When starting a Druid in the World of Warcraft your first 9 levels are pretty much spent running around killing low level monsters and getting the hang of your basic spells. Over those nine levels you��ll obtain and learn to use some basic offensive, defensive and enhancement (buff) spells. Once your fledgling Druid reaches level 10, however, the real fun begins. At level 10 you gain your first Talent Point and you begin to shape your Druid.
Druid Talents are broken into three main ��talent trees�� which are called Balance, Feral and Restoration. Very basically the Balance Talent Tree focuses on offensive damage dealing spells. The Feral Tree enhances the offensive and defensive abilities of the Druids various animal forms such as Bear and Cat. The Restoration Tree is all about boosting the healing ability of the druid. The three trees are similar to a Mage, a Rogue and a Priest setup respectively.
There are two things to keep in mind for the young Druid when first starting to consider your build. First you may put all of your talent points into one tree or spread them out over two or all three trees. Secondly these are not permanent choices. You may change your build at any time and you will change it probably several times as your character progresses. Don��t get overwhelmed at first but be open to trying lots of different talent builds!
When you hear players in the World of Warcraft talk about their characters�� ��build�� (also called ��spec��) they are referring to the number of points they have placed in each of the three trees. Typically the build will be expressed in a form such as this one �C ��62/0/9�� where the three numbers represent how many talent points are in each of the talent trees. In the above example a Druid would have 69 points in Balance, zero points in Feral and 9 points in the Restoration Tree.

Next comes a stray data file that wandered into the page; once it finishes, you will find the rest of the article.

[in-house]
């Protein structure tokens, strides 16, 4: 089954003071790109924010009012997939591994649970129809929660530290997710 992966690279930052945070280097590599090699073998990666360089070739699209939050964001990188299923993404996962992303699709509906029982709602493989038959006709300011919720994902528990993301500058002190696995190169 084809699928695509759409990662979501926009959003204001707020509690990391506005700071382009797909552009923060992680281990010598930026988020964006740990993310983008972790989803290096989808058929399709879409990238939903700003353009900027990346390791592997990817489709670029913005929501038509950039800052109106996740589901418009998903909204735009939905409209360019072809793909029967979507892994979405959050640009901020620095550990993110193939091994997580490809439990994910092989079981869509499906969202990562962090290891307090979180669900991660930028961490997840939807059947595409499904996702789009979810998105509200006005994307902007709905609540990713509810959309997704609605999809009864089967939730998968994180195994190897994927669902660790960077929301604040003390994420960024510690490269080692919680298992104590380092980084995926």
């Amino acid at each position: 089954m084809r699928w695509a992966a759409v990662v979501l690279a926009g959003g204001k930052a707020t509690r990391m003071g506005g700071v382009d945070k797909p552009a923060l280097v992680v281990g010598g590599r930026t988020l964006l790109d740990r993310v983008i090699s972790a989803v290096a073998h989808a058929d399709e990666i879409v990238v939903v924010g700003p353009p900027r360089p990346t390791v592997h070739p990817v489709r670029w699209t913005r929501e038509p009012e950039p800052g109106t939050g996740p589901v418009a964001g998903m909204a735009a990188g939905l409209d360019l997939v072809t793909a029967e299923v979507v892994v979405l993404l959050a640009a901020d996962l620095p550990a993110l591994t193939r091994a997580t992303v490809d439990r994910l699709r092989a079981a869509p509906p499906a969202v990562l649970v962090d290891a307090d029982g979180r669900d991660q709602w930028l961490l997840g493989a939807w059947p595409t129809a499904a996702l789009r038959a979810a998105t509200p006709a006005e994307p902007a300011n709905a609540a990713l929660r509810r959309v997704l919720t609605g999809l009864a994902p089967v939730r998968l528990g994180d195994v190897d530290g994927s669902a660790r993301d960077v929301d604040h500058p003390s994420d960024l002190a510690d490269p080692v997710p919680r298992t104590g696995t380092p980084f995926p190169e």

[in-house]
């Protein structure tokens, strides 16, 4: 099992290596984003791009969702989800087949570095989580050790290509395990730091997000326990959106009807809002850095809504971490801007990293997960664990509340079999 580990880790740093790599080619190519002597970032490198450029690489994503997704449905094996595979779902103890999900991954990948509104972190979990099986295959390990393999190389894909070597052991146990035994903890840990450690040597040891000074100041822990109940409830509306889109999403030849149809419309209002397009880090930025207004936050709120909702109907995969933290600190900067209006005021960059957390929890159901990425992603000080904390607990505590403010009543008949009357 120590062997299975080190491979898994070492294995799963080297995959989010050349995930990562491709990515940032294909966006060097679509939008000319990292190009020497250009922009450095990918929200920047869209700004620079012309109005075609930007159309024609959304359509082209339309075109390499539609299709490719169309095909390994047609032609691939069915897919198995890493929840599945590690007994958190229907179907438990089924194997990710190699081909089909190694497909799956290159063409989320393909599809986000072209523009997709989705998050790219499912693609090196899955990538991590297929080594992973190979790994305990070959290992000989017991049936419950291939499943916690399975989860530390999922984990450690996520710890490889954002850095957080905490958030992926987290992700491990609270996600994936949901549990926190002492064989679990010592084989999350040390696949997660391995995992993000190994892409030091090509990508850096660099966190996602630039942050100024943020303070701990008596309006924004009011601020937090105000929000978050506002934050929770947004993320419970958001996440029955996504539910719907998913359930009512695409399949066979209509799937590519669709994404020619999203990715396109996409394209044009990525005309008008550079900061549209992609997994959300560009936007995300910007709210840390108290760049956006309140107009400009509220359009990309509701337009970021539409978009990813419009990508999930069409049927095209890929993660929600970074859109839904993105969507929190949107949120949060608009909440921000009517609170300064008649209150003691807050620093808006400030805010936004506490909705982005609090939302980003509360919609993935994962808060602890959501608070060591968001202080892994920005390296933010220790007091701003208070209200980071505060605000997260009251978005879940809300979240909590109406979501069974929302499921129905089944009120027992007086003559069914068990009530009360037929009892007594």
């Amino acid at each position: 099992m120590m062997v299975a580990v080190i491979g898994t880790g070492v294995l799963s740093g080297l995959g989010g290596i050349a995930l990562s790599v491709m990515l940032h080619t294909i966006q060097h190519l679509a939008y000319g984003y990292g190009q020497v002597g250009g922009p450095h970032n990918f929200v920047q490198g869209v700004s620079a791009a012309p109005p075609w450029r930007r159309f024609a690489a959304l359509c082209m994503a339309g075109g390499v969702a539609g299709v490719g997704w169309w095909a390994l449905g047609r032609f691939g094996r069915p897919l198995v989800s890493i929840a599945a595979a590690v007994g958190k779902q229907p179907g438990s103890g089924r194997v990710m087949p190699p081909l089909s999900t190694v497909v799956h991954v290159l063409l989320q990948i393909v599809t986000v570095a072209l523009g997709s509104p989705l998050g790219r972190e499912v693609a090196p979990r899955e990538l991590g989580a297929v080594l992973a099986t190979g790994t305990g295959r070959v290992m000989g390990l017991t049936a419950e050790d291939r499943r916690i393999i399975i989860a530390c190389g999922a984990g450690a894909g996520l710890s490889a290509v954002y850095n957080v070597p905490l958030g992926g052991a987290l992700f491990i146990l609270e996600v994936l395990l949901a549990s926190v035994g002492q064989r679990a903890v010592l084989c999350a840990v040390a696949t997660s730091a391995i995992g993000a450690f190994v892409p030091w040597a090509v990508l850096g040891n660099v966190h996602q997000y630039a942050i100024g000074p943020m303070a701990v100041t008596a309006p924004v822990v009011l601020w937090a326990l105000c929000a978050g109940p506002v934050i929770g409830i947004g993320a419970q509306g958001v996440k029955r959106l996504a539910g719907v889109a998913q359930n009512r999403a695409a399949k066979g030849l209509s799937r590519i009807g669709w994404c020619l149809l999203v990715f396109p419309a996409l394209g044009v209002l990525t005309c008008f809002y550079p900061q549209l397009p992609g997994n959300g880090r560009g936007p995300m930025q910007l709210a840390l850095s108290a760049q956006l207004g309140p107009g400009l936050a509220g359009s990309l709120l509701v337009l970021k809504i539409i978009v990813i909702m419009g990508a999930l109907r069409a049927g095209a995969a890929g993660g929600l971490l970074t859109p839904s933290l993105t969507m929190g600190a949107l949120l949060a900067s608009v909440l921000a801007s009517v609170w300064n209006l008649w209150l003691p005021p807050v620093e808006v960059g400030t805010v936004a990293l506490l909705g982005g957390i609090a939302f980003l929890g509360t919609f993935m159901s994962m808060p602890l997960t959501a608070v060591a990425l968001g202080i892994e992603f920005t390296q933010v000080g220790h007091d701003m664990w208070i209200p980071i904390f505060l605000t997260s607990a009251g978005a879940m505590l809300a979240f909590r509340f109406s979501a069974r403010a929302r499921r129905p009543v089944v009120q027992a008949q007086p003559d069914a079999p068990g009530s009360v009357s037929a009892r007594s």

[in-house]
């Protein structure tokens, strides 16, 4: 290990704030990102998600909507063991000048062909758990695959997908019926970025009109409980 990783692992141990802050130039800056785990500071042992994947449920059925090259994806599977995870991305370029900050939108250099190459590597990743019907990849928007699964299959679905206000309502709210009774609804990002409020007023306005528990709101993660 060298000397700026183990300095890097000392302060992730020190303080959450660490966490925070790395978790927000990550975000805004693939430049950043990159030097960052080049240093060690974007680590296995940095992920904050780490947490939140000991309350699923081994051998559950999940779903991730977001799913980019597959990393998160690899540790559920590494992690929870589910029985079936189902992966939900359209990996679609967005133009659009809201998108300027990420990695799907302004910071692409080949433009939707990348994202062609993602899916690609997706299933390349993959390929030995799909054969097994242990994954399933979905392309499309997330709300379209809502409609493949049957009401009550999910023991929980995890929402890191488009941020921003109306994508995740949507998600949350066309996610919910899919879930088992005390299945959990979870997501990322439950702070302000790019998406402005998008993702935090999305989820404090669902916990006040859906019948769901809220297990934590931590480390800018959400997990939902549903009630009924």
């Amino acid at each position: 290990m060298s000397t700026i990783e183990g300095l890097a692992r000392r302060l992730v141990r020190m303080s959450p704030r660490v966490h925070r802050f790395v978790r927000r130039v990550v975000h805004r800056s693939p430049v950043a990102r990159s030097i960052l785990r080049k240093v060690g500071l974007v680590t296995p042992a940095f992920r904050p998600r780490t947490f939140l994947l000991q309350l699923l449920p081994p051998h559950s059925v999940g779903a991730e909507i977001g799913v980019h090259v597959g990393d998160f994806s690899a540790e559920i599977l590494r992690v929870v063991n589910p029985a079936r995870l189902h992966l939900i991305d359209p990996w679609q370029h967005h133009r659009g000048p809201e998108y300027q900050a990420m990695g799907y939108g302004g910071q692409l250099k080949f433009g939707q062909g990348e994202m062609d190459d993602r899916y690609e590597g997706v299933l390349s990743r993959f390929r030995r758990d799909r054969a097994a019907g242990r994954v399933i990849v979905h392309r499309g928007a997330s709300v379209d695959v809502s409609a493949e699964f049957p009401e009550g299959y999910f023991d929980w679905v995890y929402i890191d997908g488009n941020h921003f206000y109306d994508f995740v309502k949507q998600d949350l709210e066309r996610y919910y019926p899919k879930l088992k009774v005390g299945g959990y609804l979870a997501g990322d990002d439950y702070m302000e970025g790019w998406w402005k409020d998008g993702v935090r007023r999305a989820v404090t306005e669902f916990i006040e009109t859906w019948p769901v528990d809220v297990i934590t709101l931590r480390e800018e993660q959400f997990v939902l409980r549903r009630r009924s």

Now, when you begin looking at all the possible variations available to you your head can begin to swim. The first thought I had was, ��I want them all!�� which of course is not possible. What it all comes down to is trade offs. Really take you time to look at each talent, what it will do for you and how often you think you��ll use that talent. As you continue to level up your Druid you��ll get a much better feel for what talents you really want and which are the most useful for you.
At higher levels you may find yourself wanting to tailor your Druids build toward a specific goal or purpose. For example if you are a member of a guild that does 10 or 25 man raids you may wish to change your Druid��s build to fit a very specific role within those raids. Another example is to build a Druid that is very well suited for various Player vs Player (PvP) situations.
I��ve always said that the Druid is the hardest class to play well in the World of Warcraft and this applies to the build choices as well. No other class in the game will experience such dramatic swings in playing style between the three talent trees. Someone who is a master Balance Druid who re-builds over to a mostly Feral Druid will have a really hard time the first several hours! The playing style is so different for different builds that it can feel like a while new character! However while it��s tough to play a Druid well, a well played Druid is a force to be reckoned with.